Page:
Excerpts from Solitude and Society by Nicholas Berdyaev
“The most extreme and distressing form of solitude is that experienced in society, in the objective world. The Ego’s contact with the Non-Ego, with the objective world, does not solve the problem of solitude. It is beyond dispute that no object can really alleviate man’s solitude. This latter can only be overcome by the confrontation of the Ego with another Ego, with the Thou. With the subject… human solitude postulates tragedy – an endeavor to surmount the inherent tragedy of a situation and the inability to achieve this end. Hence the even greater contradiction between the impossibility of resolving the inherent tragedy of antithesis, on the one hand, and the necessity of resolving it on the other.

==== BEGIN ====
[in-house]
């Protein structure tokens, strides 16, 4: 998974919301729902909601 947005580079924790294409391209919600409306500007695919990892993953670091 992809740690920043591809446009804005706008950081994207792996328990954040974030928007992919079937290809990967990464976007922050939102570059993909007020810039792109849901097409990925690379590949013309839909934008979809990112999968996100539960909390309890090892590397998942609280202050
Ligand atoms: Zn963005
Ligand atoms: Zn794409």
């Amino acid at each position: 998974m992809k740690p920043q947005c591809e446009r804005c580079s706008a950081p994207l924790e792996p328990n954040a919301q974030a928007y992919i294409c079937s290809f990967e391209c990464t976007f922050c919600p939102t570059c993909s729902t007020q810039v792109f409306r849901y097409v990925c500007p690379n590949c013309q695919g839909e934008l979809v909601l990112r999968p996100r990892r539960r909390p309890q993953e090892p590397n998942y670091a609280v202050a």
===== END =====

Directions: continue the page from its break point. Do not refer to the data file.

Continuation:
The Ego attempts to overcome its isolation in many ways: through knowledge, sexual life, love, friendship, social life, moral acts, art, and various other ways. It would be untrue to say that solitude is not to some extent alleviated in these ways; but it would be a gross exaggeration to maintain that it is thus definitely overcome; for all these ways involve objective processes, the Ego’s confrontation with the object and society instead of with another Ego, with the Thou, in the depths of inner communion.
There are various forms and degrees of solitude: as an experience, it is not restricted to any one form or quality. Dispute, conflict, and even hatred are all social manifestations which often serve to suppress or to allay the sense of solitude. Their ultimate effect however is to increase that sense.
I have been unable to find the origin of the image in this article, but hope the photographer will forgive my posting it without permission.